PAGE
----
Ma’at was the goddess and personification of truth and justice. Pharaohs were often shown holding out a statue of Ma‘at as an offering to the gods. Judges in the ancient land were considered representatives of Ma’at’s divine order. The ancients believed that on Judgment Day in the Hall of Truth, the deceased’s heart would be weighed on the scales of justice, balanced by the feather of Ma’at.
The ancients appealed to Ma’at for justice, truth, divine order and righteousness.
Ma’at was shown as a woman with a single feather balanced on her head. That single feather was by itself the symbol of truth.
The spear of Horus . . . Mafdet was believed to represent the rule of law and final judgment. In fact, this goddess exacted justice and fought off snakes. Her symbol was the executioner’s staff, or she was represented as a sharp
clawed feline predator. Mafdet appeared in some illustrations of the Hall of Judgment.
Originally a local god, Mentu Ra was associated with the sun.
Likewise, this deity was praised in his aspect of the strong arm of pharaoh. In fact, Mentu became part of the name of several pharaohs.
Mentu Ra was depicted as a man with the head of a hawk, the sun disk with uraeus and the plumes of Amun upon his head.
The highest peak in the Valley of the Kings is naturally pyramid shaped. Perhaps ancient rulers, who had discovered that highly visible and dramatic pyramids were not secure repositories for royal remains, chose the desolate landscape for hidden burials. The face of the mountain would have been a nod to the traditions of the Golden Age of Pyramids.
She who loves the silence . . .
Mertseger was the goddess of the Valley of the Kings, near ancient Thebes. She was loved as a patron goddess of the necropolis workers. Mertseger appeared as a snake goddess with the head of a woman. The goddess is also depicted as the highest peak in the Valley of the Kings, a naturally formed pyramid.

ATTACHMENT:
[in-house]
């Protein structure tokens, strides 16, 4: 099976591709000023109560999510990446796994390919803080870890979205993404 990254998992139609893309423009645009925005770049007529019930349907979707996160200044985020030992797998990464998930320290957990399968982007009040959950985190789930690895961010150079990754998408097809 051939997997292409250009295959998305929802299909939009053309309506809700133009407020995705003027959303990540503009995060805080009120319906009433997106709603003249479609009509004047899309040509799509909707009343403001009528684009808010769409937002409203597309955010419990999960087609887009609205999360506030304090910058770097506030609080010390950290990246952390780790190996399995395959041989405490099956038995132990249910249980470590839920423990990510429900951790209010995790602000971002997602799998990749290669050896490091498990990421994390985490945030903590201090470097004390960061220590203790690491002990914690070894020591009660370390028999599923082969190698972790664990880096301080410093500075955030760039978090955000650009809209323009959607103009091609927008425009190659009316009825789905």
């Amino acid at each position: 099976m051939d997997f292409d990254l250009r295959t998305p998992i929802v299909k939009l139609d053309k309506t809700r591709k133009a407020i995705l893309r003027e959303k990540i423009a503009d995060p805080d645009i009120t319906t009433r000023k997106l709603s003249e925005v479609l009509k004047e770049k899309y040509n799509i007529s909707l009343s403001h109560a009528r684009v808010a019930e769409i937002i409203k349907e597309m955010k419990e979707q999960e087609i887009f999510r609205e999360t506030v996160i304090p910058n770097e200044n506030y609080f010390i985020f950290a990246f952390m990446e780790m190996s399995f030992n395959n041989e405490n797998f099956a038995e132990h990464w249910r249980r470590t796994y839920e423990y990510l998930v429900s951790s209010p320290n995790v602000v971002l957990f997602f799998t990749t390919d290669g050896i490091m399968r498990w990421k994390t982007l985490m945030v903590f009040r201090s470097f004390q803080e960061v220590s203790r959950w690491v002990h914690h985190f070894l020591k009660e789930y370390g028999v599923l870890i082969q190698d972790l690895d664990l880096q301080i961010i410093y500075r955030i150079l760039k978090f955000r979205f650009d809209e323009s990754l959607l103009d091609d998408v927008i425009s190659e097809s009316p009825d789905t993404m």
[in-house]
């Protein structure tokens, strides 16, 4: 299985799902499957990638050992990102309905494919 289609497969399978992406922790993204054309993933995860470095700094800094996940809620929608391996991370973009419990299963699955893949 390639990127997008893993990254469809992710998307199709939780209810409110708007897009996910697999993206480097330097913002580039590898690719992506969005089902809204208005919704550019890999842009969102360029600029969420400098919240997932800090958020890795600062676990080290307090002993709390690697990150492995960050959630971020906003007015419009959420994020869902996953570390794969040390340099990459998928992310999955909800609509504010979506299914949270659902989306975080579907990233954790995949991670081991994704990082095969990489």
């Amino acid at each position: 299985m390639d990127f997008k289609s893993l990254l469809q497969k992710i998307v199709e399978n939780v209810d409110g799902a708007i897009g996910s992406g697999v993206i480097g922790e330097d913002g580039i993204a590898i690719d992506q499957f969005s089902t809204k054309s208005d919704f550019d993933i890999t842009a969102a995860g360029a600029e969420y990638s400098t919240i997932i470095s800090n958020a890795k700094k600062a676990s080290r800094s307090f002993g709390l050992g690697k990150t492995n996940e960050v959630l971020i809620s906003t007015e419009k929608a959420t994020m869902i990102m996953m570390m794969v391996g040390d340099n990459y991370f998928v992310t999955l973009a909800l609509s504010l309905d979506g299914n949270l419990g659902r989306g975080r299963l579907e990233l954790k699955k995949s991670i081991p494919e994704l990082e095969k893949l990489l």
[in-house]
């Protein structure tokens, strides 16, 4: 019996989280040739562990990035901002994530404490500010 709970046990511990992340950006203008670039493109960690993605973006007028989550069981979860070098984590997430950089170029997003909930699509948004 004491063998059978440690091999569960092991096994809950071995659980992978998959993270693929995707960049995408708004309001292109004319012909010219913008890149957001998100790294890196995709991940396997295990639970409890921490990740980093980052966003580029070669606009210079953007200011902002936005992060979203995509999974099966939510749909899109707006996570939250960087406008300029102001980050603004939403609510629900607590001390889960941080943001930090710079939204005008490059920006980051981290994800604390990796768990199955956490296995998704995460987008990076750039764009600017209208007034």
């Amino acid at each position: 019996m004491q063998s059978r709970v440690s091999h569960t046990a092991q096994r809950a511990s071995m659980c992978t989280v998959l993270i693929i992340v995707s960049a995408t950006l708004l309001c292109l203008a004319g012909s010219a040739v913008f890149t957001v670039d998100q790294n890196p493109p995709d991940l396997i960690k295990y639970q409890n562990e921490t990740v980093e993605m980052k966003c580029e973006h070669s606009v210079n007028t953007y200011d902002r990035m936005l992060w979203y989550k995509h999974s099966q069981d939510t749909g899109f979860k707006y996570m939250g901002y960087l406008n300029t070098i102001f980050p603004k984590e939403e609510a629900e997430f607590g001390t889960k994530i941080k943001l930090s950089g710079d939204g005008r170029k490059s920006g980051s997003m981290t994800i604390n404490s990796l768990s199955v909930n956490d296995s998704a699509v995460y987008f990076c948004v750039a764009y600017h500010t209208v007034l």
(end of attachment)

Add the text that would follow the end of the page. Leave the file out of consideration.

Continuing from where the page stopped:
Many cultures and religions
have featured angels in their belief systems; the Assyrians,
the Mesopotamians, the Hindus, Buddhists, Zoroastrians, Taoists, even the Vikings had their Valkyries who took up the souls of brave warriors who fell on the battlefield and brought them to
the halls of Valhalla. Devotees
of Yoruba, a pantheistic African religion closely related to the cult of Voodoo speak of Orisha, spiritual beings similar in conception to Christian and Judaic angels and Shamanic religions rely on bird
like spirits to search for the lost souls of ill or dying people.
There are many references to angels in the Bible and the Koran. usually in the form of heavenly messengers. intervening in the course of history at critical times. Amongst the most famous of all angels is Gabriel. whose influence on the biblical narrative is crucial. Not only does he appear to both Joseph and Mary, to reassure and to strengthen their resolve, but he undoubtedly saves the life of the unborn baby Jesus with his advice
to liee to Bethlehem to escape the murderous Herod.
cher significant angelic interventions are the occasion when Paul
is freed from captivity, his ch loosed by a mysterious stran and
God ofwar. ..
Montu was once a powerful god of royal military endeavors. Ancient kings believed that this god would make them Victorious in battle.
Montu was represented as a falcon headed man who wore a sun disk with two plumes on his head. Montu’s sacred animal was Buchis, a white bull
with a black face, and he was sometimes portrayed as a man with a bull’s head surmounted with a sun disk and plumes.